Over the past two years, more than 200 wellness professionals have completed our Yoga for Trauma trainings and workshops throughout North Carolina, Georgia and Tennessee. The feedback we’ve received is that therapists use the techniques we present in clinical settings with their clients, and yoga teachers apply the skills they learn when creating trauma-sensitive classes. While many components go into the formulation of a trauma-sensitive yoga class, in this blog post we’d like to offer five tips that can start the class-creation process (1).
5. Learn the language of trauma.
Certain words, phrases, metaphors, and the like that may be commonly used in a ‘typical’ yoga class, may be trigger-inducing in a trauma-focused yoga class. Suggestions of ‘pushing further’ or ‘coming out of one’s comfort zone,’ which are meant to inspire students to be open to the practice, can actually have the opposite effect in a trauma-sensitive yoga class. An article published in the International Journal of Yoga Therapy, suggests using ‘Invitatory Language,’ or language that is exploratory, invitational, undemanding in a trauma-sensitive yoga class (2). Adding some simple cues along with instructions will help to create a safe, non-judgemental environment for your students.
Our Tip: Discover some new ways to invite students to participate in class using phrases such as, ‘when you are ready,’ ‘at your own pace,’ ‘I invite you to,’ and ‘if you’d like.’ Practice using these cues as much as possible so that they become second nature.
4. Prepare the environment.
Providing a safe, inviting environment for yoga practice is of utmost importance. Limiting external noises, minimizing distractions, and giving ample, designated space to each student are some considerations in preparing the setting for a trauma-focused class.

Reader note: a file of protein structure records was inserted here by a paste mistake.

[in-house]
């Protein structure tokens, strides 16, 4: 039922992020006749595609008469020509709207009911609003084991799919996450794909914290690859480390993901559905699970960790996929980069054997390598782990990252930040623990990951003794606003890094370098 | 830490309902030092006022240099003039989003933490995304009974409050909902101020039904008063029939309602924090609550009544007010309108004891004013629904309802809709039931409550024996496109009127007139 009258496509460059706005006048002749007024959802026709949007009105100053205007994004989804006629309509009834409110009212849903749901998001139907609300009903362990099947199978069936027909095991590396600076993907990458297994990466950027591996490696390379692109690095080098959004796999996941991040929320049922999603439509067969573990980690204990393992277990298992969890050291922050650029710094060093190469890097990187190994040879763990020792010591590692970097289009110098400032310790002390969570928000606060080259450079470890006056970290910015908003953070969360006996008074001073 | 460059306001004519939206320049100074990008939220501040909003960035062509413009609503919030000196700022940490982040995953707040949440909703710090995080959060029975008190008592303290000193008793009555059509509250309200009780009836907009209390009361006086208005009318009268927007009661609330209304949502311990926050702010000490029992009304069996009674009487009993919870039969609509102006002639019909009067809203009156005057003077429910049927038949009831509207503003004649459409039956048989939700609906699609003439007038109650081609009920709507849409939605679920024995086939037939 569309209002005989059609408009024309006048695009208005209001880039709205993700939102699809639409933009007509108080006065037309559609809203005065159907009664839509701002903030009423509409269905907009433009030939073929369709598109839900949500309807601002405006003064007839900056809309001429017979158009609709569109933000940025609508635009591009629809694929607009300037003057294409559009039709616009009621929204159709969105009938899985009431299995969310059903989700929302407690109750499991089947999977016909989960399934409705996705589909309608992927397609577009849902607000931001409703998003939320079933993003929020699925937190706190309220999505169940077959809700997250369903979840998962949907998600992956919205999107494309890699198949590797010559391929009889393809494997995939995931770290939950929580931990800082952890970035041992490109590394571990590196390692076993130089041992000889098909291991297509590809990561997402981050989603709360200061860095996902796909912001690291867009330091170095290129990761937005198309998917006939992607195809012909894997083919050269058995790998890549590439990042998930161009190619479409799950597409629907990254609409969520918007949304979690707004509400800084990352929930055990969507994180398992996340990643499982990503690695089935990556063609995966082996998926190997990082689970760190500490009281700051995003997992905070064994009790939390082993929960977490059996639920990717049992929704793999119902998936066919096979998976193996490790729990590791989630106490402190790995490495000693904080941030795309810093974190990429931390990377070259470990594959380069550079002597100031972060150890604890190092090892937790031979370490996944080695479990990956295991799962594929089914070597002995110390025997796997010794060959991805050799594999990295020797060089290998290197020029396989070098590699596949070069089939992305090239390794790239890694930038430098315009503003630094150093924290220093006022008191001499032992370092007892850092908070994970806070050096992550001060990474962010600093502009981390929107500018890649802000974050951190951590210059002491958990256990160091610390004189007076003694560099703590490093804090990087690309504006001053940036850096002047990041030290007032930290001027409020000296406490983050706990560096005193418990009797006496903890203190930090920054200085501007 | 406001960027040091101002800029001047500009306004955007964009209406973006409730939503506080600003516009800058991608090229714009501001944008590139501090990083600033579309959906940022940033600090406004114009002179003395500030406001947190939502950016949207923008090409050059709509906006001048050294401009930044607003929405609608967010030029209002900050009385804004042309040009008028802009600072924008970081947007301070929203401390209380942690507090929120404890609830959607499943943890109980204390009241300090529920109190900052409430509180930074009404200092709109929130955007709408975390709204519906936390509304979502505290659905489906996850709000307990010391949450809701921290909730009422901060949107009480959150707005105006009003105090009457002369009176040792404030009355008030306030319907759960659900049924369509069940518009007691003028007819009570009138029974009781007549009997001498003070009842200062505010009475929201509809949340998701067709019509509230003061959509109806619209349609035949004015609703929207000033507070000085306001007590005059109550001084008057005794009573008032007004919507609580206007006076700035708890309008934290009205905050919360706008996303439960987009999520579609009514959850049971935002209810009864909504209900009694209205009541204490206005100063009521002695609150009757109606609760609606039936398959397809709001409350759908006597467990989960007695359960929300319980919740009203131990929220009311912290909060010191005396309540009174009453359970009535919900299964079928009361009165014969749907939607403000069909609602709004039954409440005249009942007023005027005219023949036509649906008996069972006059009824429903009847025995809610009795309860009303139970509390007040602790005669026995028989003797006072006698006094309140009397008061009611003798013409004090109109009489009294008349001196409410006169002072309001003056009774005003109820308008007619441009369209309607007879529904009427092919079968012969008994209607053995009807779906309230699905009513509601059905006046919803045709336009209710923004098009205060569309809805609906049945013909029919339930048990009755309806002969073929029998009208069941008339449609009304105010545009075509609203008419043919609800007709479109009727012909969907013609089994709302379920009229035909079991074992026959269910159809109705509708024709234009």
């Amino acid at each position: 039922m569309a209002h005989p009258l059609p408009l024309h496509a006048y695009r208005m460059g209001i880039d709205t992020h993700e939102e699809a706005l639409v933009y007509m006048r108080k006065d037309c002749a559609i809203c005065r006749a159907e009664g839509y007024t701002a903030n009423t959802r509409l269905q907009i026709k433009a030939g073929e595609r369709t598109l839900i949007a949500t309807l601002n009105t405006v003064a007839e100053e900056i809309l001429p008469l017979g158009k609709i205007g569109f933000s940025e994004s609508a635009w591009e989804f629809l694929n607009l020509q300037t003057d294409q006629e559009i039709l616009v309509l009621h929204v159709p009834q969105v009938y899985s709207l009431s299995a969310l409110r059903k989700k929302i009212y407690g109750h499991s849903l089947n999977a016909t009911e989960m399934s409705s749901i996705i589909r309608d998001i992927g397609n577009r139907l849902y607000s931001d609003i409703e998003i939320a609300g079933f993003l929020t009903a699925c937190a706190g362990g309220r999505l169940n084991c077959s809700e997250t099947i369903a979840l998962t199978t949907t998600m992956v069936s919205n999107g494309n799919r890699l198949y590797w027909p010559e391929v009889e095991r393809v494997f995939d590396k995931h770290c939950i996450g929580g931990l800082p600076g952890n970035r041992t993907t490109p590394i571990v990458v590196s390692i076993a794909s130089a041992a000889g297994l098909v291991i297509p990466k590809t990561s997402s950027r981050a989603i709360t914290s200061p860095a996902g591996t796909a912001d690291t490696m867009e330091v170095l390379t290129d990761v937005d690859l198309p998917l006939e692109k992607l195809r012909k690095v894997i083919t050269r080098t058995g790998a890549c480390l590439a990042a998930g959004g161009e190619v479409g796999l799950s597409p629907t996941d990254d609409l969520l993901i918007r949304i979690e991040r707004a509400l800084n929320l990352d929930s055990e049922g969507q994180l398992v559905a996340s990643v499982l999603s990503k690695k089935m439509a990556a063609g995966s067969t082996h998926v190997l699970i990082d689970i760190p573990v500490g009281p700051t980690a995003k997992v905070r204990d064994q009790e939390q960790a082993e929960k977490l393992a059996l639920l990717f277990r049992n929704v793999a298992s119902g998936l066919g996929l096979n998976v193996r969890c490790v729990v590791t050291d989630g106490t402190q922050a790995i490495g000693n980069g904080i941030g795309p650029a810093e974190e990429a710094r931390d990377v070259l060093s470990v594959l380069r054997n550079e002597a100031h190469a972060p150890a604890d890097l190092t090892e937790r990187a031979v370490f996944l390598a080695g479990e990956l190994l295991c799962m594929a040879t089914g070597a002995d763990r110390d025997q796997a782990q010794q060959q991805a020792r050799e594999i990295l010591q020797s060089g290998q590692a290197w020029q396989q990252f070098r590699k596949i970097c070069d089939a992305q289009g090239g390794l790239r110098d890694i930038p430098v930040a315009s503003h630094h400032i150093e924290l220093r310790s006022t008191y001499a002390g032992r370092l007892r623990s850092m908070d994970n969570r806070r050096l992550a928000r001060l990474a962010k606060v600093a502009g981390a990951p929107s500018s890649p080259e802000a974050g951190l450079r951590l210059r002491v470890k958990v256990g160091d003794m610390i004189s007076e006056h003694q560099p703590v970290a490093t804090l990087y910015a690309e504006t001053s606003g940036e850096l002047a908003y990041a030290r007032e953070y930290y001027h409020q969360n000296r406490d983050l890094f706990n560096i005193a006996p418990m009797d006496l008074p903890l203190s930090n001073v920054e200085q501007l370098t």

Our Tip: Our suggestions are aligned with our friends over at The Breathe Network. Consider things such as the positioning of windows, doors and mirrors relative to the practice space. If at all possible, do not have people facing mirrors or with their backs to a door or window. Place a ‘do not disturb’ sign on the outside of the door. Lay out mats and suggested props for people ahead of time to orient people in the same direction and minimize potential distraction (3).
3. Give choice in EVERYTHING
Jenn Turner, the Coordinator of Yoga Services at the Trauma Center at JRI, says, “We know that complex trauma damages our ability to feel our bodies in the present moment, to practice interoception, and to feel empowered in our bodies; Trauma-Sensitive Yoga focuses on both. (4)” Giving choice to trauma survivors in a yoga setting allows each person to explore what is right for him or herself on a moment-to-moment basis, and empowers each person to make appropriate decisions.
Our Tip: Remind students often throughout class that everything is an invitation or suggestion, and that each student has the opportunity to make empowered decisions about how/when/if they join in the practice.
2. Ask before assisting or don’t assist at all.